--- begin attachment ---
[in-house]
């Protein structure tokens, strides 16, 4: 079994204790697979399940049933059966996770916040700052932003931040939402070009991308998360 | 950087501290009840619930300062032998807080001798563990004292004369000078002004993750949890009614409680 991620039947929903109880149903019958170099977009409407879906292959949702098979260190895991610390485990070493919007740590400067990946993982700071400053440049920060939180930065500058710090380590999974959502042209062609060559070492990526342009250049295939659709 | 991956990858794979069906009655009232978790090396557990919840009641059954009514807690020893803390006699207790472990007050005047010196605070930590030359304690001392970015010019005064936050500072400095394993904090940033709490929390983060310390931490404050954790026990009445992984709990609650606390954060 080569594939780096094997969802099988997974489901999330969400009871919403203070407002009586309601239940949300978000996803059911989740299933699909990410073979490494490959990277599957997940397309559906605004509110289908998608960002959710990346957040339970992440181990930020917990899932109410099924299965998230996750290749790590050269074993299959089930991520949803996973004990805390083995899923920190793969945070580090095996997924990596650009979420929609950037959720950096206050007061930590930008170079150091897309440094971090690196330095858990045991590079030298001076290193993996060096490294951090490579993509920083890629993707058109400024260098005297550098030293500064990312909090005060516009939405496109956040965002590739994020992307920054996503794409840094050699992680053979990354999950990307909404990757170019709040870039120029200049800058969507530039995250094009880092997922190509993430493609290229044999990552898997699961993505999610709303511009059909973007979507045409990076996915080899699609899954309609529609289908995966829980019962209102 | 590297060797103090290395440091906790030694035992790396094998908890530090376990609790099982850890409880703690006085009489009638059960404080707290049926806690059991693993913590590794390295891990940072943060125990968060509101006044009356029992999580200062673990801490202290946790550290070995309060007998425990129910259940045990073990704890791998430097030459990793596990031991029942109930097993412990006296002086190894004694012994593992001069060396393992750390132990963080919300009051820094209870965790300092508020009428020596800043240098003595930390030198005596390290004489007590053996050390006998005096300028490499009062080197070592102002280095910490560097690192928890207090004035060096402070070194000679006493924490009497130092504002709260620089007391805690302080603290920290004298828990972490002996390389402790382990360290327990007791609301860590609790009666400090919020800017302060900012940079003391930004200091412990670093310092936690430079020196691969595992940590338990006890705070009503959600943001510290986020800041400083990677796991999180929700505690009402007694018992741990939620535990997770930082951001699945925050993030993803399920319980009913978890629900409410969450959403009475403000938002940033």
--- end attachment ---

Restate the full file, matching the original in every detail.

[in-house]
């Protein structure tokens, strides 16, 4: 079994204790697979399940049933059966996770916040700052932003931040939402070009991308998360 | 950087501290009840619930300062032998807080001798563990004292004369000078002004993750949890009614409680 991620039947929903109880149903019958170099977009409407879906292959949702098979260190895991610390485990070493919007740590400067990946993982700071400053440049920060939180930065500058710090380590999974959502042209062609060559070492990526342009250049295939659709 | 991956990858794979069906009655009232978790090396557990919840009641059954009514807690020893803390006699207790472990007050005047010196605070930590030359304690001392970015010019005064936050500072400095394993904090940033709490929390983060310390931490404050954790026990009445992984709990609650606390954060 080569594939780096094997969802099988997974489901999330969400009871919403203070407002009586309601239940949300978000996803059911989740299933699909990410073979490494490959990277599957997940397309559906605004509110289908998608960002959710990346957040339970992440181990930020917990899932109410099924299965998230996750290749790590050269074993299959089930991520949803996973004990805390083995899923920190793969945070580090095996997924990596650009979420929609950037959720950096206050007061930590930008170079150091897309440094971090690196330095858990045991590079030298001076290193993996060096490294951090490579993509920083890629993707058109400024260098005297550098030293500064990312909090005060516009939405496109956040965002590739994020992307920054996503794409840094050699992680053979990354999950990307909404990757170019709040870039120029200049800058969507530039995250094009880092997922190509993430493609290229044999990552898997699961993505999610709303511009059909973007979507045409990076996915080899699609899954309609529609289908995966829980019962209102 | 590297060797103090290395440091906790030694035992790396094998908890530090376990609790099982850890409880703690006085009489009638059960404080707290049926806690059991693993913590590794390295891990940072943060125990968060509101006044009356029992999580200062673990801490202290946790550290070995309060007998425990129910259940045990073990704890791998430097030459990793596990031991029942109930097993412990006296002086190894004694012994593992001069060396393992750390132990963080919300009051820094209870965790300092508020009428020596800043240098003595930390030198005596390290004489007590053996050390006998005096300028490499009062080197070592102002280095910490560097690192928890207090004035060096402070070194000679006493924490009497130092504002709260620089007391805690302080603290920290004298828990972490002996390389402790382990360290327990007791609301860590609790009666400090919020800017302060900012940079003391930004200091412990670093310092936690430079020196691969595992940590338990006890705070009503959600943001510290986020800041400083990677796991999180929700505690009402007694018992741990939620535990997770930082951001699945925050993030993803399920319980009913978890629900409410969450959403009475403000938002940033």